The state's fragile market for individual health insurance shoppers offered another last-minute surprise Tuesday as regulators announced that health plans from Minnetonka-based Medica are once again for sale.
The development is particularly important for consumers in 62 counties across western and southern Minnesota that otherwise have had only one health plan option in the individual market.
In November, the state Commerce Department announced that Medica was no longer an option for new customers because the health plan had hit its enrollment cap for 2017.
On Tuesday, Commerce reported that not as many Medica customers renewed policies as expected, so the insurer once again has room for new enrollees — about 7,000 slots, a Medica official told the Star Tribune on Tuesday.
"Medica's 2017 enrollment has fallen below the set limit, so it is again accepting new enrollments for 2017," the Commerce Department said in a statement.
The news affects only the state's individual market, where about 5 percent of Minnesotans buy coverage.
It's the market for self-employed people and those who don't receive coverage from their employer or a government program.
In the past week, lawmakers created a 25 percent rebate program to help certain consumers in the individual market who are facing premium spikes for 2017 coverage. Tuesday was to have been the close of open enrollment in the market, but insurers and the state's MNsure exchange in recent days have announced special enrollment periods that effectively extend the deadline until Feb. 8.
The imposition of a cap for Medica and other carriers was a highly unusual step that regulators said was needed to save the individual market, which otherwise would collapse with insurers pulling out to avoid more financial losses.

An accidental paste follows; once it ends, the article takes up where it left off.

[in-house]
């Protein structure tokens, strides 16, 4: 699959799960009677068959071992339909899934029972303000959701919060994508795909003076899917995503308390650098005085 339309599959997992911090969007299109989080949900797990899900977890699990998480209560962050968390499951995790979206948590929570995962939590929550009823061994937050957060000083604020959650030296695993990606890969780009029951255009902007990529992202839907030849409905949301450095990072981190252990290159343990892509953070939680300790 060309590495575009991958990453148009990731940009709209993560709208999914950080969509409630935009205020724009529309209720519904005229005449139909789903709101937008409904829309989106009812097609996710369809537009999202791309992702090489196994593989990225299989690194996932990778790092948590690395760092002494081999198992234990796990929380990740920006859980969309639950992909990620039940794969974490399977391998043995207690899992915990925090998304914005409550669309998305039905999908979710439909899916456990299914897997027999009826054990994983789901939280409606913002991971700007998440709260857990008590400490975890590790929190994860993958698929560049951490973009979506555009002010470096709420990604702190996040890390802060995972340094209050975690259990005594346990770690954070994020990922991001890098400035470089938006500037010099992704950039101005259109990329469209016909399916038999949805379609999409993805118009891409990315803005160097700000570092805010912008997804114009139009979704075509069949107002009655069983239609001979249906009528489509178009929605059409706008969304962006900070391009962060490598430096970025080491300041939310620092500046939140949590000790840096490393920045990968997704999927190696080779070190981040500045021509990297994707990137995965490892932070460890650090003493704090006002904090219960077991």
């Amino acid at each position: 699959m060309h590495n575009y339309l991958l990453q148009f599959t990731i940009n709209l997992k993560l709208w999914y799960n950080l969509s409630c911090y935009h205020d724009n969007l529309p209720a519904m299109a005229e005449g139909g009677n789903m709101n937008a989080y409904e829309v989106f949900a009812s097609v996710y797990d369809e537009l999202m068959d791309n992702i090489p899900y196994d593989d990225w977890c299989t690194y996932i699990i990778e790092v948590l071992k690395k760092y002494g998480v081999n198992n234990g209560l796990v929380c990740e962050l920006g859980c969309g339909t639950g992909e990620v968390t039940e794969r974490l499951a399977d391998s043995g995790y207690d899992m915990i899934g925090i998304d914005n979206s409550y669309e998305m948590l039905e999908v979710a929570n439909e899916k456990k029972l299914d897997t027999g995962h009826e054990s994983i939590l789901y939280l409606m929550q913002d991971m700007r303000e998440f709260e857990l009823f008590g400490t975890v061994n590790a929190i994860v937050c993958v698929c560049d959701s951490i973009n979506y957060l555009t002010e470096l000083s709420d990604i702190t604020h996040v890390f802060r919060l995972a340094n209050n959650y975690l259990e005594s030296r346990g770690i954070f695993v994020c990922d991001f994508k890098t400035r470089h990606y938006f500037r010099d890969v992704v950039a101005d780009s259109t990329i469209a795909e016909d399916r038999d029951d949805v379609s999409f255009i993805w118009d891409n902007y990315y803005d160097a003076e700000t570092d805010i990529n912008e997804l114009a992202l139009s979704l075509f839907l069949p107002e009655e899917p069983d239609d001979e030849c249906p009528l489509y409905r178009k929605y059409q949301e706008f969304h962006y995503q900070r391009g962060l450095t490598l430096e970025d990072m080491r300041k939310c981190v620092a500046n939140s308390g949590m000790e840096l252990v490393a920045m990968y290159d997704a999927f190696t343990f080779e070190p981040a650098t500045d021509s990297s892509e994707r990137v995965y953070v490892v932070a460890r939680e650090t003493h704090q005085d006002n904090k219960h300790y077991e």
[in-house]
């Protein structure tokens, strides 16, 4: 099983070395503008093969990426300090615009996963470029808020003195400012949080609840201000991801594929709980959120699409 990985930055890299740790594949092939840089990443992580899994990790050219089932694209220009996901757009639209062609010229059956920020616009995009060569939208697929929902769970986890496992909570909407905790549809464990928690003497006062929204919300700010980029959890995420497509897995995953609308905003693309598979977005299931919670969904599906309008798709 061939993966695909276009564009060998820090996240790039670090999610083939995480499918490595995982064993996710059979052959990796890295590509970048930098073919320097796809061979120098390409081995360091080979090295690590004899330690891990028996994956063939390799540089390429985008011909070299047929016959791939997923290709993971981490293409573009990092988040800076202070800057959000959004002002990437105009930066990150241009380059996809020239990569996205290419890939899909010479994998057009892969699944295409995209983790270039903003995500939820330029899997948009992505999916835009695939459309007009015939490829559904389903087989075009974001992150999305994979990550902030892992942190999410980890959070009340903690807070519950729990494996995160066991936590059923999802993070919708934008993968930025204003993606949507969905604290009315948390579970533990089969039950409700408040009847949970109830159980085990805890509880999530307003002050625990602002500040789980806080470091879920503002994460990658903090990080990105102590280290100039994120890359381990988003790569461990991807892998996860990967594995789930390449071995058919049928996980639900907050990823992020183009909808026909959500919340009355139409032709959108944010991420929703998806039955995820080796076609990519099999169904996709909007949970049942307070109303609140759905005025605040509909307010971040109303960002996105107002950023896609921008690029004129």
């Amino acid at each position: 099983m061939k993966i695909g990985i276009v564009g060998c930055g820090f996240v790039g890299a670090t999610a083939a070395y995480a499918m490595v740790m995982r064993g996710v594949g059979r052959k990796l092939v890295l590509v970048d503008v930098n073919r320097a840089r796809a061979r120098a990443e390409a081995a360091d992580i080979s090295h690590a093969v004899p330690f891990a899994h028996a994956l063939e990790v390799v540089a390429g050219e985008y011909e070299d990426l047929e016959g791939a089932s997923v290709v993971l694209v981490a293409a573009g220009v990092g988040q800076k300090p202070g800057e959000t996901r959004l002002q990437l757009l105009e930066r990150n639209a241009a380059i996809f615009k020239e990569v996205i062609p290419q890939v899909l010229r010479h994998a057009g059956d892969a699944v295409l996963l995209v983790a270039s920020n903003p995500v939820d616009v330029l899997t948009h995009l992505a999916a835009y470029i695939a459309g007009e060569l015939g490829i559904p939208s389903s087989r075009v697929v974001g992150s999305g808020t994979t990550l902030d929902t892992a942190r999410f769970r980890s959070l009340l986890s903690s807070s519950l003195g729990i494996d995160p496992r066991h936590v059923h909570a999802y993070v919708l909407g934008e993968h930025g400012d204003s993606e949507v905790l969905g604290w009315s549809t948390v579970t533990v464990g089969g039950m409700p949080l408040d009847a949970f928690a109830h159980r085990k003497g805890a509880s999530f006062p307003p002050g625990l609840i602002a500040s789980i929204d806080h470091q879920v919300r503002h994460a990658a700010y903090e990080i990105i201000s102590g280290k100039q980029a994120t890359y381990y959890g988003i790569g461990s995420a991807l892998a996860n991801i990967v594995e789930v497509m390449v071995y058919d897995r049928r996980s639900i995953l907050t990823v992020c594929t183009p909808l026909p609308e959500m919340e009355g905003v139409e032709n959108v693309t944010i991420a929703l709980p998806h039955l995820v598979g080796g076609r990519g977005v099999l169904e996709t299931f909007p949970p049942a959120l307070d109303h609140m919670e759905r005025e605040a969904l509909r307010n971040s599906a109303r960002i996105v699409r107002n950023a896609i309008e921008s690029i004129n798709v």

Since November, the loss of Medica in 62 counties across southern and western Minnesota has been a problem because the network for the remaining insurer — the HMO division at Blue Cross and Blue Shield of Minnesota — didn't include all doctors and hospitals in those regions.
In western Minnesota, some patients scrambled at the start of open enrollment to make sure they signed up with Medica, so they could maintain access to their doctors. In southeast Minnesota, the Blue Cross HMO network does not include Olmsted Medical Center in Rochester, said Michael Pagelkopf, an insurance agent in Rochester.
"If they used Olmsted Medical Center, they now have an opportunity to gain that provider with Medica," Pagelkopf said of Tuesday's announcement.
A Blue Cross spokesman disputed the description of its HMO networks as "narrow," saying they are focused on specific care systems and affiliated hospitals and clinics.
"Each care system shares in the risk ... so it is necessary for Blue Cross and the care system to jointly determine which providers are in the network," the insurer said in a statement. "Allowing a larger number of providers ... contradicts the intent of a care system-specific network and would increase costs for consumers."
Medica plans in the individual market are sold in all Minnesota counties, except for Cook and Lake counties in northeastern Minnesota. The plans will remain an option until the enrollment period ends Feb. 8, or the slots fill up.
"We are accepting new enrollment through MNsure in all Minnesota counties where we offer plans," said Craig Ashby, a senior director with Medica, in a statement.
Minnesota's individual market has been undergoing significant change with the federal Affordable Care Act (ACA), with several carriers reporting large financial losses, as a result. Last fall, Commerce said it would let Medica and most other insurers that sell nongroup coverage cap enrollment as an emergency measure along with premium hikes and tight networks to help save the market.
Medica is selling individual market policies for 2017 only through the state's MNsure health insurance exchange. The Blue Cross HMO, which goes by the name Blue Plus, also sells through MNsure alongside health plans from HealthPartners and UCare.
Blue Plus and HealthPartners also sell individual market policies in the "off-exchange" market, where individuals buy directly from insurers.
Last year, Minnesota health plans released numbers showing the individual market shrank between the end of 2015 and the second quarter of 2016. Insurers across the country have complained about a lack of expected growth in the individual market under the ACA, which many had seen as a promising business opportunity.
The fact that Medica can sell coverage again to new enrollees is a hint the state's individual market might still be shrinking, since it means none of the primary insurers in the market with caps have maxed out their 2017 enrollment.